Regardless of whether you believe the person who is being executed deserves to die, his or her family is is innocent. Even the most vile criminals rarely hold their victims hostage for decades, torturing their families by repeatedly announcing new execution dates which come and go, with the family never knowing whether this date is for real or another false alarm. Every time a new execution date draws near, the details of the planned execution are explained in great detail, and are nearly impossible for the family to avoid if they are maintaining contact with their loved one.

When the family of the victim does not support the execution, it is doubly hard on them because they have not only lost a member of their own family they also feel responsible in some measure for the loss of the killer's family because they were unable to convince the state not to carry out vengeance on their behalf.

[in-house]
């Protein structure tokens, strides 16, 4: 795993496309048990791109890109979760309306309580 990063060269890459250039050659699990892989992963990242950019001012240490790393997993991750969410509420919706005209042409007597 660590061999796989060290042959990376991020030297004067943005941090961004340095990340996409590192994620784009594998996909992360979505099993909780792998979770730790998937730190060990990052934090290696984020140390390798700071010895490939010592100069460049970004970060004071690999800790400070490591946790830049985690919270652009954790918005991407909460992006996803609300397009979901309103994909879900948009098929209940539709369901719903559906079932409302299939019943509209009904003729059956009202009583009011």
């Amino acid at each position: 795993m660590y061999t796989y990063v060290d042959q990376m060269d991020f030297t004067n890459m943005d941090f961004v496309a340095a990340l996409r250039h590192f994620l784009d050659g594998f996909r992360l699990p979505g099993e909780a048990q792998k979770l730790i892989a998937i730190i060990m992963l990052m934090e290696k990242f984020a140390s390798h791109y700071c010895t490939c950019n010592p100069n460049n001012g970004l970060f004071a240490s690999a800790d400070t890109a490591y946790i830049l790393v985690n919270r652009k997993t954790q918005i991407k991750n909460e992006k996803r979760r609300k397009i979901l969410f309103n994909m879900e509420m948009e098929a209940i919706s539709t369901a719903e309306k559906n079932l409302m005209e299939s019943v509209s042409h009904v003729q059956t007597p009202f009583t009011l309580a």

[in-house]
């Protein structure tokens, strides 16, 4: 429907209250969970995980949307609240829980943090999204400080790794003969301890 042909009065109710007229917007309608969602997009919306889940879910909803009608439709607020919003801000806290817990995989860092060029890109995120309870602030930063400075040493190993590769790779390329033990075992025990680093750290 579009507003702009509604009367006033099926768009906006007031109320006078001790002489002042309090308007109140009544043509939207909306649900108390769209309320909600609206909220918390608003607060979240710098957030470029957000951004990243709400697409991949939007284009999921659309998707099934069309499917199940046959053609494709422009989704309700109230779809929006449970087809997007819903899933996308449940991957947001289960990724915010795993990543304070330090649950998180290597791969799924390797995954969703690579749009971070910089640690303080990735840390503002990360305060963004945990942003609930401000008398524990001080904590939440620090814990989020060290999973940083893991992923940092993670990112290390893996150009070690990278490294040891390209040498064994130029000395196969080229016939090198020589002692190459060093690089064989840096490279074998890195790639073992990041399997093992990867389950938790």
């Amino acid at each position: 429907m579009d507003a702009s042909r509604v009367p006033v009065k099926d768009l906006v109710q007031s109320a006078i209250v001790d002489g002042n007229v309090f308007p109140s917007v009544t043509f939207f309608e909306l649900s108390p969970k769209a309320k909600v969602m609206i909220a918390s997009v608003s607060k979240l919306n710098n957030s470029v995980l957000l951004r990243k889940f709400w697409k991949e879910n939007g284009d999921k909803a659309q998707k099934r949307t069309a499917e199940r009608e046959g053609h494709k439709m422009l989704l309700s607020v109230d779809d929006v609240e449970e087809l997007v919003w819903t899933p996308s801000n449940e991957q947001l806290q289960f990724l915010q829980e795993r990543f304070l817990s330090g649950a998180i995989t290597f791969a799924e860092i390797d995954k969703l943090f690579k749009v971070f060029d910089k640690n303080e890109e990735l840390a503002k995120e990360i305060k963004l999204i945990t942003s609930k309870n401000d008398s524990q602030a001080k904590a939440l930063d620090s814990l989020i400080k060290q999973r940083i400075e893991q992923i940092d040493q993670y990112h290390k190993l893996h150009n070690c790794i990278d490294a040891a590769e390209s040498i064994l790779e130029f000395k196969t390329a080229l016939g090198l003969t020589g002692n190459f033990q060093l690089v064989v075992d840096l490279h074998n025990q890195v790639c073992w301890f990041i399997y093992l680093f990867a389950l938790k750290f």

Here are snippets of an article about one such story. If you want the full article, send me a PM with your e-mail and I will send you a copy. It is no longer available on on line or I would provide a link.

"Early Saturday morning, March 29, 1980, two Quaker families near Central City, Nebraska, received messages that are perhaps the most devastating in human experience. One family received news that a daughter and sister, Janet Mesner, 30 (and her visiting friend, Victoria Lamm, 28), had been stabbed to death. The other family learned that their son, Randolph Reeves, 24, had been arrested for committing those crimes, crimes that occurred in an upstairs apartment of the Friends meetinghouse in Lincoln, Nebraska, where Janet lived."